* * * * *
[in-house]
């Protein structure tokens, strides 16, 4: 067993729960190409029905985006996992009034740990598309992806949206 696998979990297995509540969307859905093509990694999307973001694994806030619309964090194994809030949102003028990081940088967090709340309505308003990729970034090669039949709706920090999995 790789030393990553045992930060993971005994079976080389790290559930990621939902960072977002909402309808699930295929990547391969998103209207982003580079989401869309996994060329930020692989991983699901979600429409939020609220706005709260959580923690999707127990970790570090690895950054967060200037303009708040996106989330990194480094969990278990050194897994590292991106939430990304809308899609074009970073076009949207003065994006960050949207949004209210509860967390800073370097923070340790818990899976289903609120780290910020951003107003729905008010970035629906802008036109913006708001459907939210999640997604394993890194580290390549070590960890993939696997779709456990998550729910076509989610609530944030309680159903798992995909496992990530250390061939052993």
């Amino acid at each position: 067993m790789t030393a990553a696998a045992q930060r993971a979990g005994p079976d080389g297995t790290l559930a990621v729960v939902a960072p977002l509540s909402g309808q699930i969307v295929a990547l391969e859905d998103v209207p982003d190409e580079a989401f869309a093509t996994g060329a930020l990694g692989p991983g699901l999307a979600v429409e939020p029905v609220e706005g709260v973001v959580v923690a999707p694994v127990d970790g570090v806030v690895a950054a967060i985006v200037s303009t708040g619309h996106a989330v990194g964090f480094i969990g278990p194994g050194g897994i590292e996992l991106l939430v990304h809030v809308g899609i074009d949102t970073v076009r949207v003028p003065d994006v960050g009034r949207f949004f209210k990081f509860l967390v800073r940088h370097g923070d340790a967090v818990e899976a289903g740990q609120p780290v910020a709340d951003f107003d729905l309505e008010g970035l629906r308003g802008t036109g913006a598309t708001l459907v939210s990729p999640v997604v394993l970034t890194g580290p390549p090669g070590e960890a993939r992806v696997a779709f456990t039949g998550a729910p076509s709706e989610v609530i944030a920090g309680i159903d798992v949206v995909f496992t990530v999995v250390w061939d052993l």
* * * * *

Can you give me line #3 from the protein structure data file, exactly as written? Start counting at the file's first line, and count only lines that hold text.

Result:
């Amino acid at each position: 067993m790789t030393a990553a696998a045992q930060r993971a979990g005994p079976d080389g297995t790290l559930a990621v729960v939902a960072p977002l509540s909402g309808q699930i969307v295929a990547l391969e859905d998103v209207p982003d190409e580079a989401f869309a093509t996994g060329a930020l990694g692989p991983g699901l999307a979600v429409e939020p029905v609220e706005g709260v973001v959580v923690a999707p694994v127990d970790g570090v806030v690895a950054a967060i985006v200037s303009t708040g619309h996106a989330v990194g964090f480094i969990g278990p194994g050194g897994i590292e996992l991106l939430v990304h809030v809308g899609i074009d949102t970073v076009r949207v003028p003065d994006v960050g009034r949207f949004f209210k990081f509860l967390v800073r940088h370097g923070d340790a967090v818990e899976a289903g740990q609120p780290v910020a709340d951003f107003d729905l309505e008010g970035l629906r308003g802008t036109g913006a598309t708001l459907v939210s990729p999640v997604v394993l970034t890194g580290p390549p090669g070590e960890a993939r992806v696997a779709f456990t039949g998550a729910p076509s709706e989610v609530i944030a920090g309680i159903d798992v949206v995909f496992t990530v999995v250390w061939d052993l």